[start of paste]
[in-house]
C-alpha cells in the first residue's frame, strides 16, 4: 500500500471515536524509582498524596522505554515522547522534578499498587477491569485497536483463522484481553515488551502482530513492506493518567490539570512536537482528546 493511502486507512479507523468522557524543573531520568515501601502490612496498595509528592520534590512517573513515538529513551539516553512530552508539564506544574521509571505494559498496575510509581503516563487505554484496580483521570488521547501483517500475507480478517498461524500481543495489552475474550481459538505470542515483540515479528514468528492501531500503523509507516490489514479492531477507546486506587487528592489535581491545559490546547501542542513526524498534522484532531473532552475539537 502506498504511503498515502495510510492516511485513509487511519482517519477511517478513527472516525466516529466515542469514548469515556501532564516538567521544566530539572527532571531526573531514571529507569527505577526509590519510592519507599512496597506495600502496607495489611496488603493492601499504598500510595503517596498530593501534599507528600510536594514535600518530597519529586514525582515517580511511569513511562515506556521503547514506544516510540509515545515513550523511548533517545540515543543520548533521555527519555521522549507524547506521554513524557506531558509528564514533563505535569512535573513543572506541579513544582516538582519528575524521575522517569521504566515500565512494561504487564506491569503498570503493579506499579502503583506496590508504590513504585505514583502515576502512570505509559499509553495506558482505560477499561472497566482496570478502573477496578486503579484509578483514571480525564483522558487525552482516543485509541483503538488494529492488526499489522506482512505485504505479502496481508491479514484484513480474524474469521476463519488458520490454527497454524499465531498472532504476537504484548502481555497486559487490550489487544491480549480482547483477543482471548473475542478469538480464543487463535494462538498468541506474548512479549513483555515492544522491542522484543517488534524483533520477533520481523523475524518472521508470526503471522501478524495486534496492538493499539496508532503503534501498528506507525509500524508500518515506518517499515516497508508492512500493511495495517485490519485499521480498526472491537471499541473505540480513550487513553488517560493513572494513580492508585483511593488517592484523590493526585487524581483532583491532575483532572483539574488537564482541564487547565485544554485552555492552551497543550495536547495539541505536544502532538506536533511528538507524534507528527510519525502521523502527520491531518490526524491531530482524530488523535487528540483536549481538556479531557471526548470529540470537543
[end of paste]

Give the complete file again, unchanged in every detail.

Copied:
[in-house]
C-alpha cells in the first residue's frame, strides 16, 4: 500500500471515536524509582498524596522505554515522547522534578499498587477491569485497536483463522484481553515488551502482530513492506493518567490539570512536537482528546 493511502486507512479507523468522557524543573531520568515501601502490612496498595509528592520534590512517573513515538529513551539516553512530552508539564506544574521509571505494559498496575510509581503516563487505554484496580483521570488521547501483517500475507480478517498461524500481543495489552475474550481459538505470542515483540515479528514468528492501531500503523509507516490489514479492531477507546486506587487528592489535581491545559490546547501542542513526524498534522484532531473532552475539537 502506498504511503498515502495510510492516511485513509487511519482517519477511517478513527472516525466516529466515542469514548469515556501532564516538567521544566530539572527532571531526573531514571529507569527505577526509590519510592519507599512496597506495600502496607495489611496488603493492601499504598500510595503517596498530593501534599507528600510536594514535600518530597519529586514525582515517580511511569513511562515506556521503547514506544516510540509515545515513550523511548533517545540515543543520548533521555527519555521522549507524547506521554513524557506531558509528564514533563505535569512535573513543572506541579513544582516538582519528575524521575522517569521504566515500565512494561504487564506491569503498570503493579506499579502503583506496590508504590513504585505514583502515576502512570505509559499509553495506558482505560477499561472497566482496570478502573477496578486503579484509578483514571480525564483522558487525552482516543485509541483503538488494529492488526499489522506482512505485504505479502496481508491479514484484513480474524474469521476463519488458520490454527497454524499465531498472532504476537504484548502481555497486559487490550489487544491480549480482547483477543482471548473475542478469538480464543487463535494462538498468541506474548512479549513483555515492544522491542522484543517488534524483533520477533520481523523475524518472521508470526503471522501478524495486534496492538493499539496508532503503534501498528506507525509500524508500518515506518517499515516497508508492512500493511495495517485490519485499521480498526472491537471499541473505540480513550487513553488517560493513572494513580492508585483511593488517592484523590493526585487524581483532583491532575483532572483539574488537564482541564487547565485544554485552555492552551497543550495536547495539541505536544502532538506536533511528538507524534507528527510519525502521523502527520491531518490526524491531530482524530488523535487528540483536549481538556479531557471526548470529540470537543